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UCLA's Jonsson Comprehensive Cancer Center

Leukemias are cancers that start in blood-forming tissue such as the bone marrow, and cause large numbers of blood cells to be produced and enter the bloodstream. Leukemia is diagnosed 10 times more often in adults than in children, although it often is thought of as a childhood disease. Leukemias occur more commonly in men than in women. In Los Angeles County, 965 people will be diagnosed with leukemia in 2007. Of those, 560 people will die.

Types of Leukemia
Leukemia is a complex disease with different subtypes. Treatments and prognosis vary greatly according to the leukemia type and other individual factors. There are four types of leukemias: Acute lymphocytic leukemia (ALL), Acute myeloid leukemia (AML), Chronic lymphocytic leukemia (CLL) and Chronic myeloid leukemia (CML).

Acute Lymphocytic Leukemia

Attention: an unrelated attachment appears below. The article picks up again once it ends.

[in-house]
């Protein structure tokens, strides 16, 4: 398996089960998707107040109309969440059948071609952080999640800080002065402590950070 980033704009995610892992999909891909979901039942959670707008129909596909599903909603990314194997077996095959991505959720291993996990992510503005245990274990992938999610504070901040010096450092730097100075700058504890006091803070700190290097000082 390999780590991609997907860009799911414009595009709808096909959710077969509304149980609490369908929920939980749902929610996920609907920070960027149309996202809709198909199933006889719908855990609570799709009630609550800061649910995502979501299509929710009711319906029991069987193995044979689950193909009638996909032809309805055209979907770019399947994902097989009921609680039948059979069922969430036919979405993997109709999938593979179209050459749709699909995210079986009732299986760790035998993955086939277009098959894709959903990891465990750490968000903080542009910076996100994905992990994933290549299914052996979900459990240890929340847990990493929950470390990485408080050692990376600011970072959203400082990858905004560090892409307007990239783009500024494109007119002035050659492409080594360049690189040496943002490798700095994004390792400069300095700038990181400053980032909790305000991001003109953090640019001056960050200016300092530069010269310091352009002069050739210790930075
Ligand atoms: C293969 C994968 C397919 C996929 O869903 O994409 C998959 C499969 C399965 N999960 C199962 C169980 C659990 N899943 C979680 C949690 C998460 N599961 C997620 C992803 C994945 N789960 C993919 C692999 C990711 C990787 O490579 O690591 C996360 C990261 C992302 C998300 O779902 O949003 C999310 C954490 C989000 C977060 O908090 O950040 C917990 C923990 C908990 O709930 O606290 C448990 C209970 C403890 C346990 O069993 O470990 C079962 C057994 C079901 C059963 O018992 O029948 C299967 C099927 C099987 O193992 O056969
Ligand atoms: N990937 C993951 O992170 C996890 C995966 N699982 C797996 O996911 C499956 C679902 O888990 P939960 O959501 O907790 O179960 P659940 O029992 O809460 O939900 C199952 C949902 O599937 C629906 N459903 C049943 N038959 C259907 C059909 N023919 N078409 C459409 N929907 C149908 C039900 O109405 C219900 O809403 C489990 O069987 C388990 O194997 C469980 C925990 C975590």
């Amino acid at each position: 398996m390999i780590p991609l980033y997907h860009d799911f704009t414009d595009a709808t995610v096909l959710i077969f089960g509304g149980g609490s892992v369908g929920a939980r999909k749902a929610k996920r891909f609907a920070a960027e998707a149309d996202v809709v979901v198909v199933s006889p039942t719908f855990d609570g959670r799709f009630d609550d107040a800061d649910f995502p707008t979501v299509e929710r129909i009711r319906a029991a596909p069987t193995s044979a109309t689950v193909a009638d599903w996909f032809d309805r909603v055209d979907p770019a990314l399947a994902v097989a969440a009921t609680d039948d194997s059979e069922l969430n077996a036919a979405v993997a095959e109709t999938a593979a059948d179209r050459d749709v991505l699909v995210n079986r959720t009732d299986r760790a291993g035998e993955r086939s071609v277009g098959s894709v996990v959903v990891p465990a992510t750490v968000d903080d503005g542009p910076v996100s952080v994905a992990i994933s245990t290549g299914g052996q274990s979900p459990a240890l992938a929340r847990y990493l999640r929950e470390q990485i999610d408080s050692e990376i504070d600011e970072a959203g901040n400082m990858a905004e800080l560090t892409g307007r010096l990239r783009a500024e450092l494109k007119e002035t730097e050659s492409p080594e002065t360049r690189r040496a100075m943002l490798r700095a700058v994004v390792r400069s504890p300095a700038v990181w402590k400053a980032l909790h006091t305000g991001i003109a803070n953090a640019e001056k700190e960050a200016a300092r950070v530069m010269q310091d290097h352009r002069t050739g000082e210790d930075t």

• 70 percent of cases are in children, 30 percent in adults; most leukemias in children are ALL.
  • Occurs in very young children aged three to six.
  • Usually spreads to the brain and spinal cord, so these areas are also treated.
  • Age is the most important factor affecting prognosis – most children are cured, most adults are not.
  • Treatment is usually chemotherapy and sometimes radiation therapy to the brain.

Acute Myeloid Leukemia
  • Seen mostly in adults (90%) and incidence increases with age; less common in children.
  • The older the patient, the lower cure rate.
  • There are many subtypes based on the microscopic appearance of the cells and the best predictor of treatment benefit comes from analysis of abnormalities in the chromosomes.
  • Treatment is usually chemotherapy.

Chronic Lymphocytic Leukemia
  • Disease of older people in their 60s.
  • Treatment is chemotherapy; but complete remissions are rare and the disease probably cannot be cured, so aggressive therapy is not recommended.

Chronic Myeloid Leukemia
  • Disease of middle-aged people in their 50s; seen rarely in children.
  • Philadelphia chromosome is abnormal in CML.
  • Survival is increasing due to new drugs such as Gleevec and Sprycel, both of which were developed in part based on work by UCLA researchers.

Sources: American Cancer Society, California Cancer Registry

Last updated: 7/10/2008 10:55:58 AM